In any discussion about the Apollo moon flights, scientists and aeronautical engineers have a very sad admission to make. Much of the technology and information that went into the Saturn V Rocket and its F-1 Engines has been neglected or lost.
This disturbing news seems incredible to today’s generation. We assume, “With all our advanced technology, there’s no way people in the late 1960s and early 1970s could have information that we do not have today.” But it is possible. And we see examples of it everywhere.
Regarding the Saturn V Rocket, keep in mind that many industries and hundreds of thousands of workers were marshaled to create it. Many of its parts were literally hand-crafted by engineers and welders who have long since died and taken their expertise (and personal notes) with them. NASA turned its attention away from exploration to more practical applications—communication satellites, space telescopes, orbiting laboratories.
Plus America’s sentiments changed. During the Apollo program, many in America complained, “We can send a man to the moon, but we can’t get the poor out of the ghetto.” Well, here we are, fifty years later. We’ve still got plenty of poor people in our “ghettos,” and we haven’t sent a single human beyond earth’s orbit. In the process, we lost our ability to send people to the moon.
Change from Generations
Other examples of lost technology abound. Just think how much better-equipped people of the early 1900s were to survive blizzards and ice storms than today’s generations. A lot of know-how went into surviving nature’s wrath before the advent of electricity and internal combustion engines. Most people maintained skills in farming, building shelters, raising and slaughtering livestock, preserving fruits, vegetables, meats, etc. But for us, the mere loss of electrical power for a few days creates a crisis. Most of that survival technology has been lost.
Even today old-timers chuckle watching videos of Millennials trying to drive a manual transmission car or use a rotary-dial phone. Writing in cursive is another lost skill brought on by computers and texting. Obviously, while some knowledge is gained with each new generation, other knowledge is lost.
I keep this in mind when I read theological reference books. Thirty years ago, most of my seminary professors would scorn older reference works as obsolete and superseded by more up-to-date commentaries and lexicons. It’s as if they were applying the same “latest advancement in technology” mentality to the latest theological work. They seemed to make the assumption that “the latest” and “the greatest” were synonymous.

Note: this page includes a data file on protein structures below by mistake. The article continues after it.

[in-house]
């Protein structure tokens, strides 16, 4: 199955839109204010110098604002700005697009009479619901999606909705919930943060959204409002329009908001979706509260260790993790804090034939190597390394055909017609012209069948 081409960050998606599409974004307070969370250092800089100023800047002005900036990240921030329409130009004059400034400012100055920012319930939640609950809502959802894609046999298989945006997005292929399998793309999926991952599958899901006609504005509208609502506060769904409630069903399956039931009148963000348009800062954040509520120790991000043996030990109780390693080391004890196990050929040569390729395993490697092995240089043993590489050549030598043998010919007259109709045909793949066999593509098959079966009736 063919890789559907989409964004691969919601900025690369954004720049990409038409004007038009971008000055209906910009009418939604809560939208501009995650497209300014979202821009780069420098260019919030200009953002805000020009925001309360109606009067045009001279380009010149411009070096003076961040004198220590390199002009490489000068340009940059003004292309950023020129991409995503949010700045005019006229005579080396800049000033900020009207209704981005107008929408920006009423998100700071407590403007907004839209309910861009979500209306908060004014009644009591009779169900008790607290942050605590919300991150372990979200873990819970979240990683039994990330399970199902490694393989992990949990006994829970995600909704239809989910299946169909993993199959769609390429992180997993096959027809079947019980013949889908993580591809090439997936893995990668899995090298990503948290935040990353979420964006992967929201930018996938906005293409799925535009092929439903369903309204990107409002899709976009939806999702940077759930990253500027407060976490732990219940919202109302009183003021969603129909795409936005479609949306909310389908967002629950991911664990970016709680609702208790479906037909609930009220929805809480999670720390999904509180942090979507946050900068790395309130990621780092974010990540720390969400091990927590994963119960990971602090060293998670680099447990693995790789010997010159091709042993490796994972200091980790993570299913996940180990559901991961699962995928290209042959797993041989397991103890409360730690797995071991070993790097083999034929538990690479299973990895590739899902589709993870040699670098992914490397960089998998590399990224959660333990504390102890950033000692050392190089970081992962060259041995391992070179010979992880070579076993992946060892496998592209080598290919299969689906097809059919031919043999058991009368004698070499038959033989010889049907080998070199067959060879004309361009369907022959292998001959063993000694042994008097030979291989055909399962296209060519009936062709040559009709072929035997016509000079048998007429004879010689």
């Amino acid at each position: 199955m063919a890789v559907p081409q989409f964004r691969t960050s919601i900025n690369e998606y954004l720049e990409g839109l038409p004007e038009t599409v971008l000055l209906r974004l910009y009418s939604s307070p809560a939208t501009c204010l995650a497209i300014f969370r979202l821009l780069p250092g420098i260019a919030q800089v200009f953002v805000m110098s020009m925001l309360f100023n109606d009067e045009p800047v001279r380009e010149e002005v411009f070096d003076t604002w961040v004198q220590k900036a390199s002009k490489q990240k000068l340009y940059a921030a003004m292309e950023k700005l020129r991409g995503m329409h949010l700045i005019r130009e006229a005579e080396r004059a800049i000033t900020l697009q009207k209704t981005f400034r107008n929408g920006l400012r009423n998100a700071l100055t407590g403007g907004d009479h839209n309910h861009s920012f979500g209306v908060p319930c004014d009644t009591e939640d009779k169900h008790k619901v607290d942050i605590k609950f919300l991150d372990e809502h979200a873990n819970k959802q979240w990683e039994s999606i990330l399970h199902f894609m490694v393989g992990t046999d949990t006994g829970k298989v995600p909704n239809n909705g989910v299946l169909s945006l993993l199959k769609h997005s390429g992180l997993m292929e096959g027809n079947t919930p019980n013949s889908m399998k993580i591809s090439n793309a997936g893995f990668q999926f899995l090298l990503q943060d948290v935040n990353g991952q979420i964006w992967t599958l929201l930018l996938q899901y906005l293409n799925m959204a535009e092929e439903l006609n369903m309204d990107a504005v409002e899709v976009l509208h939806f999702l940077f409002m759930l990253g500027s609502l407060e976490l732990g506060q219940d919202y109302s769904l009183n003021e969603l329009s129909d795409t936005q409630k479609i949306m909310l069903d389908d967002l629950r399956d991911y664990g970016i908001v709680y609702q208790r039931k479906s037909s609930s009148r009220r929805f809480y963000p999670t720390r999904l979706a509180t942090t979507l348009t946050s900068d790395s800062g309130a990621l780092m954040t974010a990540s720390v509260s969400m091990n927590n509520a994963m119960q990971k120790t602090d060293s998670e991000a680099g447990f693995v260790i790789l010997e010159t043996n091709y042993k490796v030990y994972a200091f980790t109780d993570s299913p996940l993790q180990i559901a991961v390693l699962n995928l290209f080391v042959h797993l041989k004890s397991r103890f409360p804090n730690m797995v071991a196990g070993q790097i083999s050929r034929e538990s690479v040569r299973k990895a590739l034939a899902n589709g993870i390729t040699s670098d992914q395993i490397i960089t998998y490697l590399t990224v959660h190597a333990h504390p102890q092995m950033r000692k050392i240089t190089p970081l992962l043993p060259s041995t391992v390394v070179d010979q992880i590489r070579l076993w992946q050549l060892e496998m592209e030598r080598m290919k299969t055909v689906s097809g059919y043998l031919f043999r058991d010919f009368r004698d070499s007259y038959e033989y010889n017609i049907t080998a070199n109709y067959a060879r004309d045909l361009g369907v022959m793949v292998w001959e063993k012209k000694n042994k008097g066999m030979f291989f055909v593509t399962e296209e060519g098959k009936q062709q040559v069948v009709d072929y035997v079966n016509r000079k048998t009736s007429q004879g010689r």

In reality, many biblical scholars of today lack many of the skills of those who lived a century ago. A century ago scholars knew Latin and Classical Greek. Latin was once the universal scholarly language. It made theological works throughout Europe accessible and understandable to theologians everywhere. A century ago Bible scholars also had schooling in Classical Greek literature. And, scholars could trace a word’s usage through the writings of Homer, Plato, and Aristotle.
Don’t Throw Away the Old
Today, many of the latest commentaries and lexicons represent a developing tradition of interpretation. Much more than they reflect discoveries of ancient Greek and Hebrew texts or an increased knowledge of biblical times. In other words, commentaries and lexicons are becoming narrower in their theological slant than earlier works had been. The latest is not necessarily the greatest. But it might simply be more theologically biased.
So don’t throw away all those older books. A lot of excellent scholarship went into the volumes of theology, commentaries, and Greek and Hebrew lexicons of the past. They still have a valid voice that needs to be heard—if only to balance out today’s theological discussions.
Above all, never substitute any theological work for the Bible. “For you have been born again, not of perishable seed, but of imperishable, through the living and enduring word of God. For, ‘All people are like grass, and all their glory is like the flowers of the field; the grass withers and the flowers fall, but the word of the Lord endures forever’” (1 Peter 1:23–25).
Dear Father in heaven, open my eyes to Your holy word. May Your Holy Spirit be my Teacher to lead me into all truth. Create fertile soil in my heart that Your word may take root and bear fruit in my life. Amen.
In article photo: Airman signals an MH-60S Sea Hawk to take off from USS John C. Stennis' Flight deck. by Official U.S. Navy Page licensed under CC BY 2.0
Note: This is not to deny that the technology to travel to the moon can be developed again. Engineers have already developed a blueprint of an updated F-1 Engine, reducing its parts from thousands to just forty. https://www.youtube.com/watch?v=ovD0aLdRUs0>
interview of astronaut Don Pettit